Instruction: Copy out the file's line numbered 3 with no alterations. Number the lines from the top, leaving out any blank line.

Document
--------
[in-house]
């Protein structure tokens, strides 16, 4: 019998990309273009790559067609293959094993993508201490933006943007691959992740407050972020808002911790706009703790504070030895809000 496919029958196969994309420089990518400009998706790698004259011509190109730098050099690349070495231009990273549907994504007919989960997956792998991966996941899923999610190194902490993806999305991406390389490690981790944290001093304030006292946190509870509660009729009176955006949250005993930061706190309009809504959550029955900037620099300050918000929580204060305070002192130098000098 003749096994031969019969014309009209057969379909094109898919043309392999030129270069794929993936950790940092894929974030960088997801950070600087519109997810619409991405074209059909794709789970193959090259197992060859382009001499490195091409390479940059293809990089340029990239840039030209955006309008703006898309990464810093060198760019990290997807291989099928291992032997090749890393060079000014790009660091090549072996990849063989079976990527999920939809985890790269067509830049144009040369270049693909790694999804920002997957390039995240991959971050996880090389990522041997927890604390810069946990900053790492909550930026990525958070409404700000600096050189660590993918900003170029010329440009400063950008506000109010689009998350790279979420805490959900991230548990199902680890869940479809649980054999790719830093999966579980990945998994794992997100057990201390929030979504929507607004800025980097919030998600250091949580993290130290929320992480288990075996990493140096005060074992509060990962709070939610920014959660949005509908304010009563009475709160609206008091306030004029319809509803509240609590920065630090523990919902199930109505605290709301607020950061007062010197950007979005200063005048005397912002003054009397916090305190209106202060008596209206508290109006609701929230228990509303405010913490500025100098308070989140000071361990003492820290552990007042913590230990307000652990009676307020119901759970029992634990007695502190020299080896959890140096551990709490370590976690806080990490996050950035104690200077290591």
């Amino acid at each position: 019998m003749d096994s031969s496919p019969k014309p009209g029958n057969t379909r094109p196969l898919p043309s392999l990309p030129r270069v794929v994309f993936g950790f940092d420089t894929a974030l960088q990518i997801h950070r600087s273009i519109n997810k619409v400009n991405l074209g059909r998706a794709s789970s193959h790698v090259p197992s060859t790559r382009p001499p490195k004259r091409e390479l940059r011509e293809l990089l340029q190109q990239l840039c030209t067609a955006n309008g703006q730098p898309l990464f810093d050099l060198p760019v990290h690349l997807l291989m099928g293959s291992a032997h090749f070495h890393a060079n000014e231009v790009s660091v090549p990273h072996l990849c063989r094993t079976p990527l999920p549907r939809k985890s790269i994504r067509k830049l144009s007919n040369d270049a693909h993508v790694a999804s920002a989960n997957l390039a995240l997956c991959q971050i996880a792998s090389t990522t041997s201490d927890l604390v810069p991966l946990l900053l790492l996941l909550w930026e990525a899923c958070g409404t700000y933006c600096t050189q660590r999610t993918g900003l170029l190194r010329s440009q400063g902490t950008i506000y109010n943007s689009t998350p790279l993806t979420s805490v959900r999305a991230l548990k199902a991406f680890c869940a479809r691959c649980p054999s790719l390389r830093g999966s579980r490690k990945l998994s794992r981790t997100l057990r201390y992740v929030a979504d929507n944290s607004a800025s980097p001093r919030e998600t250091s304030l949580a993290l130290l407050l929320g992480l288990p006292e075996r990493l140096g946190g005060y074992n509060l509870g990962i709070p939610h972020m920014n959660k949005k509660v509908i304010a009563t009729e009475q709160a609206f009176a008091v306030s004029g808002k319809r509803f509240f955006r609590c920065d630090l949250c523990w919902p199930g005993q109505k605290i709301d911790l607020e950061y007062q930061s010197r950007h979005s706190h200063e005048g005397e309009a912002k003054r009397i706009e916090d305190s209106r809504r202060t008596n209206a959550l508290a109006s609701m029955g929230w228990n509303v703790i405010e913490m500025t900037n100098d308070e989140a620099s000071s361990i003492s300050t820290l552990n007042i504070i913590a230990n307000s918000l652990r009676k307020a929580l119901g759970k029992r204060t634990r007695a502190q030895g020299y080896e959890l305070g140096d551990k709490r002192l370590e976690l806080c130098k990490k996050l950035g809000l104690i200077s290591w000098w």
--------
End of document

């Amino acid at each position: 019998m003749d096994s031969s496919p019969k014309p009209g029958n057969t379909r094109p196969l898919p043309s392999l990309p030129r270069v794929v994309f993936g950790f940092d420089t894929a974030l960088q990518i997801h950070r600087s273009i519109n997810k619409v400009n991405l074209g059909r998706a794709s789970s193959h790698v090259p197992s060859t790559r382009p001499p490195k004259r091409e390479l940059r011509e293809l990089l340029q190109q990239l840039c030209t067609a955006n309008g703006q730098p898309l990464f810093d050099l060198p760019v990290h690349l997807l291989m099928g293959s291992a032997h090749f070495h890393a060079n000014e231009v790009s660091v090549p990273h072996l990849c063989r094993t079976p990527l999920p549907r939809k985890s790269i994504r067509k830049l144009s007919n040369d270049a693909h993508v790694a999804s920002a989960n997957l390039a995240l997956c991959q971050i996880a792998s090389t990522t041997s201490d927890l604390v810069p991966l946990l900053l790492l996941l909550w930026e990525a899923c958070g409404t700000y933006c600096t050189q660590r999610t993918g900003l170029l190194r010329s440009q400063g902490t950008i506000y109010n943007s689009t998350p790279l993806t979420s805490v959900r999305a991230l548990k199902a991406f680890c869940a479809r691959c649980p054999s790719l390389r830093g999966s579980r490690k990945l998994s794992r981790t997100l057990r201390y992740v929030a979504d929507n944290s607004a800025s980097p001093r919030e998600t250091s304030l949580a993290l130290l407050l929320g992480l288990p006292e075996r990493l140096g946190g005060y074992n509060l509870g990962i709070p939610h972020m920014n959660k949005k509660v509908i304010a009563t009729e009475q709160a609206f009176a008091v306030s004029g808002k319809r509803f509240f955006r609590c920065d630090l949250c523990w919902p199930g005993q109505k605290i709301d911790l607020e950061y007062q930061s010197r950007h979005s706190h200063e005048g005397e309009a912002k003054r009397i706009e916090d305190s209106r809504r202060t008596n209206a959550l508290a109006s609701m029955g929230w228990n509303v703790i405010e913490m500025t900037n100098d308070e989140a620099s000071s361990i003492s300050t820290l552990n007042i504070i913590a230990n307000s918000l652990r009676k307020a929580l119901g759970k029992r204060t634990r007695a502190q030895g020299y080896e959890l305070g140096d551990k709490r002192l370590e976690l806080c130098k990490k996050l950035g809000l104690i200077s290591w000098w």